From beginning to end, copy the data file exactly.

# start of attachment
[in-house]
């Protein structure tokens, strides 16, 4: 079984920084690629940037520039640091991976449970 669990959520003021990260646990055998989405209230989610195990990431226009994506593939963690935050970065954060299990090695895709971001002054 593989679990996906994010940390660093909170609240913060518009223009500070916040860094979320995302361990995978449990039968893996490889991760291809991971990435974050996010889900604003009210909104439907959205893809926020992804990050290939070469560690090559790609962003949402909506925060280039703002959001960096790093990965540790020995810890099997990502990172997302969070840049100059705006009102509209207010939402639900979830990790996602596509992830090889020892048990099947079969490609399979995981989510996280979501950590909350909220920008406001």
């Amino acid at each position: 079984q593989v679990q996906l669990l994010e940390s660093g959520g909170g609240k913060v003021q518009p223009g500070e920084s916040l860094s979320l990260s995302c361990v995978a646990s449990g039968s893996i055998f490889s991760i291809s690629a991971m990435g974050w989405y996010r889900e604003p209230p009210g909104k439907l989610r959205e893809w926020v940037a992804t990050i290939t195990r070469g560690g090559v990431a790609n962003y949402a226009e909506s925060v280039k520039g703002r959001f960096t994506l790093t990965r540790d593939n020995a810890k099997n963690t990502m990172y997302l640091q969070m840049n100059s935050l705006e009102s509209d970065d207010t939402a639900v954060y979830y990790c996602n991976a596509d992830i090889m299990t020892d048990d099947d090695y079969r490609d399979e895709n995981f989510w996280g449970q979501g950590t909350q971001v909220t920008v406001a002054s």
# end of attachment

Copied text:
[in-house]
């Protein structure tokens, strides 16, 4: 079984920084690629940037520039640091991976449970 669990959520003021990260646990055998989405209230989610195990990431226009994506593939963690935050970065954060299990090695895709971001002054 593989679990996906994010940390660093909170609240913060518009223009500070916040860094979320995302361990995978449990039968893996490889991760291809991971990435974050996010889900604003009210909104439907959205893809926020992804990050290939070469560690090559790609962003949402909506925060280039703002959001960096790093990965540790020995810890099997990502990172997302969070840049100059705006009102509209207010939402639900979830990790996602596509992830090889020892048990099947079969490609399979995981989510996280979501950590909350909220920008406001």
């Amino acid at each position: 079984q593989v679990q996906l669990l994010e940390s660093g959520g909170g609240k913060v003021q518009p223009g500070e920084s916040l860094s979320l990260s995302c361990v995978a646990s449990g039968s893996i055998f490889s991760i291809s690629a991971m990435g974050w989405y996010r889900e604003p209230p009210g909104k439907l989610r959205e893809w926020v940037a992804t990050i290939t195990r070469g560690g090559v990431a790609n962003y949402a226009e909506s925060v280039k520039g703002r959001f960096t994506l790093t990965r540790d593939n020995a810890k099997n963690t990502m990172y997302l640091q969070m840049n100059s935050l705006e009102s509209d970065d207010t939402a639900v954060y979830y990790c996602n991976a596509d992830i090889m299990t020892d048990d099947d090695y079969r490609d399979e895709n995981f989510w996280g449970q979501g950590t909350q971001v909220t920008v406001a002054s």